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Want cheaper tires? Cross-border options for penny-pinchers

When the Canadian dollar approached $1.10 (U.S.) back in 2007, we were told that price differences across the border would take a while to even out. But after five years, the loonie and the greenback are pretty much at par and I'm still making a regular pilgrimage across the border with my friend to buy wheels and tires.

In 2009, I made the road trip to Buffalo for my car. I picked up a set of four wheels and tires for almost 25 per cent in total savings after factoring in currency, duty and taxes at the border and fuel for the trip. What would have been $2,000 here, was only $1,550 over the border. Last week, we drove down for my friend, who saved almost 15 per cent.

One of the big money-savers is using a delivery holding service. On the four occasions when my friend or I have bought wheels and tires in the U.S., we ordered from an online company and arranged to have the goods shipped to an address near the border. There is a company we use, named "U.S. Address Inc.," that is located about three minutes from the Lewiston bridge border crossing in Ontario.

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The cost to hold the wheels and tires for us, because they're heavy, was $40. Smaller packages are less. We order the tires from a large U.S.-based online store, and while we could have them delivered to Canada, domestic shipping to a U.S. address is about $100, while international shipping to Canada is about $300. A $40 fee to save $200 (minus the cost of gas) means we make a run for the border every time.

There are many services of this kind along the border. Some UPS stores in the U.S. will hold packages for Canadians. You can also check out the forums on CrossBorderShoppingDeals.com for more ideas.

How popular are these holding services? Aside from all the Canadian licence plates in the parking lot, there was even another set of wheels and tires there marked as belonging to a mutual friend of ours. It gets better. I sent him a quick e-mail to jokingly ask if he had lost a set of tires in Buffalo, and his reply was, "Hah, you're the second person that saw my tires there!"

Other people were picking up luggage, big-screen TVs, clothing and pretty much anything else you can think of. And, if you are not buying from online-only retailers, you can skip the holding services and just shop at your favourite stores directly.

My friend and I routinely save 25 per cent on wheels and tires, but many forums suggest you can get discounts of 50 per cent on other items.

Finance Minister Jim Flaherty has suggested that a Senate committee be created to investigate the pricing disparity across the border. But the 2012 federal budget came with the announcement that cross-border shopping exemptions were going to increase, meaning you can bring back even more stuff without being subject to duty and taxes. To me, that suggests the examination into pricing parity should be accelerated, otherwise Canadian businesses will continue to suffer.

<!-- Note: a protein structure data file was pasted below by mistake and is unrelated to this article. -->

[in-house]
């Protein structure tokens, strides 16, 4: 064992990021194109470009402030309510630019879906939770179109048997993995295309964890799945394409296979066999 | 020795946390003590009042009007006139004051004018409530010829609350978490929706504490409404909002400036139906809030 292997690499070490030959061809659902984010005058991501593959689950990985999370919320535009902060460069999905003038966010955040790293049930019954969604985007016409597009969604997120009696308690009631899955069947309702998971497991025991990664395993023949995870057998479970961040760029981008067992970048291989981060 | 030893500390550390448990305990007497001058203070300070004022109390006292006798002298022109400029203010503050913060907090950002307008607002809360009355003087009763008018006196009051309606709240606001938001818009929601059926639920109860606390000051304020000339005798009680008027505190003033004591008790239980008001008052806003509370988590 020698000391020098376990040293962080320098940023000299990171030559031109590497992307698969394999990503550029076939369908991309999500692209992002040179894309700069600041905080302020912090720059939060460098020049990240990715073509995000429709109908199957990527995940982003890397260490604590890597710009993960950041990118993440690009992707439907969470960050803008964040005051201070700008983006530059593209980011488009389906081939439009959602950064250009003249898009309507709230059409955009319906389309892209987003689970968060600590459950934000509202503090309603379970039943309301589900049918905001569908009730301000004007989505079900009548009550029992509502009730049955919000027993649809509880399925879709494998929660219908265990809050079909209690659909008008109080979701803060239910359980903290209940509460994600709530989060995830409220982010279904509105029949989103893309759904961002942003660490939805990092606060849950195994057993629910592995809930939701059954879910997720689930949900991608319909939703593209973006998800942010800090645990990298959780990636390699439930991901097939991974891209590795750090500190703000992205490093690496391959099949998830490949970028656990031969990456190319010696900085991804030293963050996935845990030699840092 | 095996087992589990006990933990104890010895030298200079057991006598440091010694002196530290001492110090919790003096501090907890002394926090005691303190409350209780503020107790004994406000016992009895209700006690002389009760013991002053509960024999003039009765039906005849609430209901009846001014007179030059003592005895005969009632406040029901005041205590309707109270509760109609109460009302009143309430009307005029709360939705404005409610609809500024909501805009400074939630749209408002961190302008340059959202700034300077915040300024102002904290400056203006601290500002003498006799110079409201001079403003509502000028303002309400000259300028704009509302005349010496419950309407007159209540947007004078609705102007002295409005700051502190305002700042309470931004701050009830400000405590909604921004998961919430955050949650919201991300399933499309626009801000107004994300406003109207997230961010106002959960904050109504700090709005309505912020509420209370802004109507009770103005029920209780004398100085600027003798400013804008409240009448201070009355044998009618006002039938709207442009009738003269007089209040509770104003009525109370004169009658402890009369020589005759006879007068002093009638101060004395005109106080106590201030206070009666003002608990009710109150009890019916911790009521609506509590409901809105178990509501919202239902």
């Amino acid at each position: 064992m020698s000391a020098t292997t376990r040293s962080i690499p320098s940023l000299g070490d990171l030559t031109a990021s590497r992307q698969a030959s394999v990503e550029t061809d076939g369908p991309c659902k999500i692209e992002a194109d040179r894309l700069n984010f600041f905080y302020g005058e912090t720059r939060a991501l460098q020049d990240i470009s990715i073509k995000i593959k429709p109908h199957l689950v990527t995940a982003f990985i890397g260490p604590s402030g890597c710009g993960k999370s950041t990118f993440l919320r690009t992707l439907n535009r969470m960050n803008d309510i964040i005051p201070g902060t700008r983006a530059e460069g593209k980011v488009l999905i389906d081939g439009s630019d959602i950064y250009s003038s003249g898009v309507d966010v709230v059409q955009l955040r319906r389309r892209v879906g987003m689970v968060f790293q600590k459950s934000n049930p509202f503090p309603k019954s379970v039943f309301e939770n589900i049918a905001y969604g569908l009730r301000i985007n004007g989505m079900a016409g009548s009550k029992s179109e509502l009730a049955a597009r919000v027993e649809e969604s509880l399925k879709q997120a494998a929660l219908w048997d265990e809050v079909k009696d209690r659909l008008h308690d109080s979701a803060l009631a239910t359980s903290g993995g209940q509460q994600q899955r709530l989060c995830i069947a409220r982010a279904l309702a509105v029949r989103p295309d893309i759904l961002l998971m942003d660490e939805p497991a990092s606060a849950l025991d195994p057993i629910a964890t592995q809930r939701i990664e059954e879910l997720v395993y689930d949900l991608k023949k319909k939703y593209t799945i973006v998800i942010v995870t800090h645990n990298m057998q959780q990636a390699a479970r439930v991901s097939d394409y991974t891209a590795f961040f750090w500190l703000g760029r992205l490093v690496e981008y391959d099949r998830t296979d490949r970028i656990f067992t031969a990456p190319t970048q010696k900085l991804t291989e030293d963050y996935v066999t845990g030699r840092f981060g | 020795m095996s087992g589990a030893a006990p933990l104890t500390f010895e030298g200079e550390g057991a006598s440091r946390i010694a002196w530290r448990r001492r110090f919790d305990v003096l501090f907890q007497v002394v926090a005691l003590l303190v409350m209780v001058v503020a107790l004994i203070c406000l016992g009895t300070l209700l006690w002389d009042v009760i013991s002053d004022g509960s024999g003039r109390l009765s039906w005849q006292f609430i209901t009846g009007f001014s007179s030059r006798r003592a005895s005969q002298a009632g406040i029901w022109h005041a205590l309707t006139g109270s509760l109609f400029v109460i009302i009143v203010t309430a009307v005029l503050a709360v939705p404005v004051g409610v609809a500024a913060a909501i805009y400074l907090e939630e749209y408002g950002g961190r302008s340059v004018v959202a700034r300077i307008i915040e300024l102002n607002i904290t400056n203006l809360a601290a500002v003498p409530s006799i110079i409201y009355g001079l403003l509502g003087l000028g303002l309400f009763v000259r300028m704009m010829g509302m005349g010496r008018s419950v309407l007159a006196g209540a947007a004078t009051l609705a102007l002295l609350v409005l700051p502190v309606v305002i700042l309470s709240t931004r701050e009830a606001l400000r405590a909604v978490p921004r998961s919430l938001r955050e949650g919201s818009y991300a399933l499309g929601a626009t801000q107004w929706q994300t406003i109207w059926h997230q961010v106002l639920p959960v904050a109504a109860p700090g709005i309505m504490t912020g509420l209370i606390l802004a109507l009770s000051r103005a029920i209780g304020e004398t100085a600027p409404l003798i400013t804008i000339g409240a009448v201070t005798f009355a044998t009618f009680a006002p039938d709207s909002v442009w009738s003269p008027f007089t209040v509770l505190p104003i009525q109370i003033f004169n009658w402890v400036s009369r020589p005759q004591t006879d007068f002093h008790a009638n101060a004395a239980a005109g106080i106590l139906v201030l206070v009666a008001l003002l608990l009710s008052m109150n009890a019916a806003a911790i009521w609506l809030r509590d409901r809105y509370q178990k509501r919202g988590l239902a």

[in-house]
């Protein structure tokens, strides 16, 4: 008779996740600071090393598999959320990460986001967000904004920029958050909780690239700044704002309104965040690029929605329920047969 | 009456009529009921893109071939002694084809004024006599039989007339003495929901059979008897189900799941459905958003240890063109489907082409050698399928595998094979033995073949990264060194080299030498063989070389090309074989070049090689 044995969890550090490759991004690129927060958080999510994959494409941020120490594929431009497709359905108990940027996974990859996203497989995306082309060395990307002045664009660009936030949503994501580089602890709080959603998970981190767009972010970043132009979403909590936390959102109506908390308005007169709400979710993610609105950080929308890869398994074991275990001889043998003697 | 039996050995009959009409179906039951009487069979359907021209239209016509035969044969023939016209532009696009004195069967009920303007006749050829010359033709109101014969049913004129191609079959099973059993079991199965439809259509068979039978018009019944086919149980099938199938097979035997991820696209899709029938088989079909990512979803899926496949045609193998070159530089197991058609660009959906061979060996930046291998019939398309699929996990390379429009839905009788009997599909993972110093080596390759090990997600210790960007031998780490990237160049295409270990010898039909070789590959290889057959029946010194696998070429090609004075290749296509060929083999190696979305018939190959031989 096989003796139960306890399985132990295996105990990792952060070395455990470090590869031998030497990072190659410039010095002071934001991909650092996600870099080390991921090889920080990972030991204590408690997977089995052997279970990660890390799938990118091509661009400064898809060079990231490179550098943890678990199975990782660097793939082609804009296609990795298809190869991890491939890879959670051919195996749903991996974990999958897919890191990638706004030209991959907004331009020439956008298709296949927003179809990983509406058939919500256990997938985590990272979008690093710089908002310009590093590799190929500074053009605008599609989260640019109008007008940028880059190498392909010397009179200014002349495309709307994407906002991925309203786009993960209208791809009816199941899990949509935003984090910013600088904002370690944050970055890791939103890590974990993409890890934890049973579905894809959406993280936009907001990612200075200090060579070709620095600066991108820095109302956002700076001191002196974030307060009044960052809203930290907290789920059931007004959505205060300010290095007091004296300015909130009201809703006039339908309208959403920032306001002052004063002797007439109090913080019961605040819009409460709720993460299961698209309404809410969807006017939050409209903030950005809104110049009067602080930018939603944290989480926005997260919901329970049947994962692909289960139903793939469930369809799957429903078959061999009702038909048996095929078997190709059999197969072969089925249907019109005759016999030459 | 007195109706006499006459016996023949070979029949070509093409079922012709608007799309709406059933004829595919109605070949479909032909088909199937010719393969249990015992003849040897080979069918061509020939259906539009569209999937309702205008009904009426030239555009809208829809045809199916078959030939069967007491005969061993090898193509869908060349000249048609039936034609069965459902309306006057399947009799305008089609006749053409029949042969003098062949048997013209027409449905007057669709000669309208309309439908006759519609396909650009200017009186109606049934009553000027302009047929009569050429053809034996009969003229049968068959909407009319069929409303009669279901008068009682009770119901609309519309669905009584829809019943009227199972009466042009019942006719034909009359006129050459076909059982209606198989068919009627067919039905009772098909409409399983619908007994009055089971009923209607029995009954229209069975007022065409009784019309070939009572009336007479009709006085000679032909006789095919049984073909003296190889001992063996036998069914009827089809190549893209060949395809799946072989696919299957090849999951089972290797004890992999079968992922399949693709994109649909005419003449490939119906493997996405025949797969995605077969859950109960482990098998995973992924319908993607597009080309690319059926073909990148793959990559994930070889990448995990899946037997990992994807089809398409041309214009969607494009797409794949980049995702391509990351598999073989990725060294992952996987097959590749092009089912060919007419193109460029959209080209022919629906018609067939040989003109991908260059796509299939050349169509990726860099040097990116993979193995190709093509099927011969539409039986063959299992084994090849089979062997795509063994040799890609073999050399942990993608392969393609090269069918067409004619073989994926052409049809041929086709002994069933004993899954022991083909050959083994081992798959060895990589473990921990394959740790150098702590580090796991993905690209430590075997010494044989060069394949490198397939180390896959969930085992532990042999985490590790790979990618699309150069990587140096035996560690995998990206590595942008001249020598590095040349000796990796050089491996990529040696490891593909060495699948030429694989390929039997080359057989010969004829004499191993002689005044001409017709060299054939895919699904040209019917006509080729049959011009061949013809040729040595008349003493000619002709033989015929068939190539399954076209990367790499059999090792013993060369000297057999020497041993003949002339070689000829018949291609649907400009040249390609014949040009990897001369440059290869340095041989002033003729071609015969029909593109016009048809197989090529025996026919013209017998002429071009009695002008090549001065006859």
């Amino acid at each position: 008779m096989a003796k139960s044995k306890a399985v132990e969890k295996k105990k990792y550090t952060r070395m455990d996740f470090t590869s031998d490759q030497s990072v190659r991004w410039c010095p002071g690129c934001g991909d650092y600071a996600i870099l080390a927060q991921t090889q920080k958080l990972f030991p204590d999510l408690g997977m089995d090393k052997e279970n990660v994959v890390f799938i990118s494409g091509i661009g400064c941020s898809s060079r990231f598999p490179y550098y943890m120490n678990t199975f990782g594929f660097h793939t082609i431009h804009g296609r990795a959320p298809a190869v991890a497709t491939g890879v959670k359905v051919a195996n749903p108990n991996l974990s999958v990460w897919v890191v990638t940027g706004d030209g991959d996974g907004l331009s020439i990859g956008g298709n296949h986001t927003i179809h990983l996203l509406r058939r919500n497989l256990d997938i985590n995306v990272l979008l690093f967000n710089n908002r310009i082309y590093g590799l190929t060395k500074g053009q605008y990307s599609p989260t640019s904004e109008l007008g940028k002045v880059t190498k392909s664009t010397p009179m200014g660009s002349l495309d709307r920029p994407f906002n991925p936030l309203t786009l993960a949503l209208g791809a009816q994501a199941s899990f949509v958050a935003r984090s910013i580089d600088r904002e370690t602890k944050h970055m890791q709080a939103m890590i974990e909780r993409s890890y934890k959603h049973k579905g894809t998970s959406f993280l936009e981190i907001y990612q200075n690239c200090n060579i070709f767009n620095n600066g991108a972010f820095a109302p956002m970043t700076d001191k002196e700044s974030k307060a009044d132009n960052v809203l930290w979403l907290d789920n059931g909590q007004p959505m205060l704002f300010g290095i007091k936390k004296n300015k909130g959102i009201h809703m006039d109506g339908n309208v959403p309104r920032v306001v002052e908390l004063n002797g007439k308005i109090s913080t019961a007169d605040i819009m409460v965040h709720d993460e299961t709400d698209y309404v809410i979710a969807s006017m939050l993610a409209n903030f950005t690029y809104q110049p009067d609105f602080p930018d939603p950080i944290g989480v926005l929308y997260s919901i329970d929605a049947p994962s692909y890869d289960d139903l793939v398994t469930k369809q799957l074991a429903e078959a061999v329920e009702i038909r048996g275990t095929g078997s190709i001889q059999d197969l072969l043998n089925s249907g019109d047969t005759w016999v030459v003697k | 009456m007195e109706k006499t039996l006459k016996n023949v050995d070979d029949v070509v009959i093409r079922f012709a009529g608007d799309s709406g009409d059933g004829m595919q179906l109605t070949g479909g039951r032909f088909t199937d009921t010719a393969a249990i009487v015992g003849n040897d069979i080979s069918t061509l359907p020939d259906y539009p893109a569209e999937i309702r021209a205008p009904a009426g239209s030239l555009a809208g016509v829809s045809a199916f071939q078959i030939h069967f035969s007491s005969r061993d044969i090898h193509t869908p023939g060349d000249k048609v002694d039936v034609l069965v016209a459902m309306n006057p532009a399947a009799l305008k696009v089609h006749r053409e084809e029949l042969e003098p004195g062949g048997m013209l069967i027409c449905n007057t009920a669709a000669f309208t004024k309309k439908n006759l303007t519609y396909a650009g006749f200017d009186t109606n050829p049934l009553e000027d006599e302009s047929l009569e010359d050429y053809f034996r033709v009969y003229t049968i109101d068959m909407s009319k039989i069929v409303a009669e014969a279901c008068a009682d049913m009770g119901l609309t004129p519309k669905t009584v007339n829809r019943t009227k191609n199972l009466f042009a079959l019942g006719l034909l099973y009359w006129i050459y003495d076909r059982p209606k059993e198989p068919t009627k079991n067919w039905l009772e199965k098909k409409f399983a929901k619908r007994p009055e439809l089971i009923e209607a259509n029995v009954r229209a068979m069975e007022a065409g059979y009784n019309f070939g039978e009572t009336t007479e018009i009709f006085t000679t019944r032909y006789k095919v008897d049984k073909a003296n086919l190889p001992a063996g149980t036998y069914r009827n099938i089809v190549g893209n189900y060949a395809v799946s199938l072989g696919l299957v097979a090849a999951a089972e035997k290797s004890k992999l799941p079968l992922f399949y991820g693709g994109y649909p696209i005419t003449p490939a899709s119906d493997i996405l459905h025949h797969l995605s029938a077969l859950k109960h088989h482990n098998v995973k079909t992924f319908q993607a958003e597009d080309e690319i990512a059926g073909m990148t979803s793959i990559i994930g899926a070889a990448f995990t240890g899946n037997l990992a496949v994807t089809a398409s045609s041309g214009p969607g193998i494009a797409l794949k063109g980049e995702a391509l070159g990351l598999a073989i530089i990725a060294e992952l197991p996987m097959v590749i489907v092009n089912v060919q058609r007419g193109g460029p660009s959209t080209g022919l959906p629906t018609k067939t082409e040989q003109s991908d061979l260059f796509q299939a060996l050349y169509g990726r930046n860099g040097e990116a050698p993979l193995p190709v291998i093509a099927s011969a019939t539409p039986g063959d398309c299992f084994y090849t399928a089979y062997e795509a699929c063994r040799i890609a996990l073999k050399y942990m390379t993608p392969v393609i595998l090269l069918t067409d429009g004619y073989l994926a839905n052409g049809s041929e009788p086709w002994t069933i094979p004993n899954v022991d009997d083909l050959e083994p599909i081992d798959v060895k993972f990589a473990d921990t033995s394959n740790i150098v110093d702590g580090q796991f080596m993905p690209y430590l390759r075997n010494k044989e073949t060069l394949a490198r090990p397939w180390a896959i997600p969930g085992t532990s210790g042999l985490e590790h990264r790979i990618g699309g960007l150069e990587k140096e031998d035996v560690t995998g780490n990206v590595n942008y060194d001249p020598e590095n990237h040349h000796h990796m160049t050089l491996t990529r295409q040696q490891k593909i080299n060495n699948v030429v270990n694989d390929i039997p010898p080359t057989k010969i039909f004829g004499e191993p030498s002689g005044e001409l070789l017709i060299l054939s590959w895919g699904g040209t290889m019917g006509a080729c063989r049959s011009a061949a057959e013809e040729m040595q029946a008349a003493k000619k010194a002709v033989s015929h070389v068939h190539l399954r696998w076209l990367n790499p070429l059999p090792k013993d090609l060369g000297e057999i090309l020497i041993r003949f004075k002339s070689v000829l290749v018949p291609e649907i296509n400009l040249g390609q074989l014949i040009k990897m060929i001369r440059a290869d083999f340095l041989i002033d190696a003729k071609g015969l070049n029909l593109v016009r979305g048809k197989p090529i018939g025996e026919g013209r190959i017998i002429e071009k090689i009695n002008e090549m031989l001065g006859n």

And while I feel for Canadian businesses, I feel for myself more. I go where the deals are best.

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As for my friend's wheels and tires, one last note: According to his packing slip, the origin of manufacture for the tires was Taiwan, and for the wheels, Thailand. The only things made in the U.S. were the instructions and the warranty card.



Retailer delivery vs. cross-border pickup

Breakdown of the cost of buying identical wheels and tires in Canada versus having them shipped close to the border on the U.S. side and driving to pick them up. (Assumes loonie at par.)

Delivery from Canadian online retailer Wheels at $184.99 each = $739.96 Tires at $189.99 each = $759.96 Mounting and balancing = $49.99 Shipping = $116.48 Tax = $216.63 Total = $1,883.02

Delivery from U.S. online retailer Wheels at $163 each = $652 Tires at $155 each = $620 Shipping to Canada = $279.91 Taxes = $183.03 Duty = $82.52 Provincial Tire Fee = $23.36 Brokerage Fee = $30 Total = $1,870.82

Cross-border pickup from U.S. online retailer Wheels at $163 each = $652 Tires at $155 each = $620 Shipping = $108.55 Holding fee = $40 Taxes at border = $179.47 Fuel for trip = $30 Total = $1,630.02

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Savings = $253 or 13.4 per cent versus delivery via Canadian online retailer. Note: If the loonie appreciates versus the U.S. dollar, your savings would increase.



Preet Banerjee, B.Sc, FMA, DMS, FCSI, is a W Network Money Expert, and blogs at wheredoesallmymoneygo.com. You can also follow him on twitter at @PreetBanerjee

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About the Author
Personal Finance columnist

Preet Banerjee is a consultant to the financial services industry. You can follow him on twitter at  @PreetBanerjee. You can find his conflict of interest disclosure on his website. More

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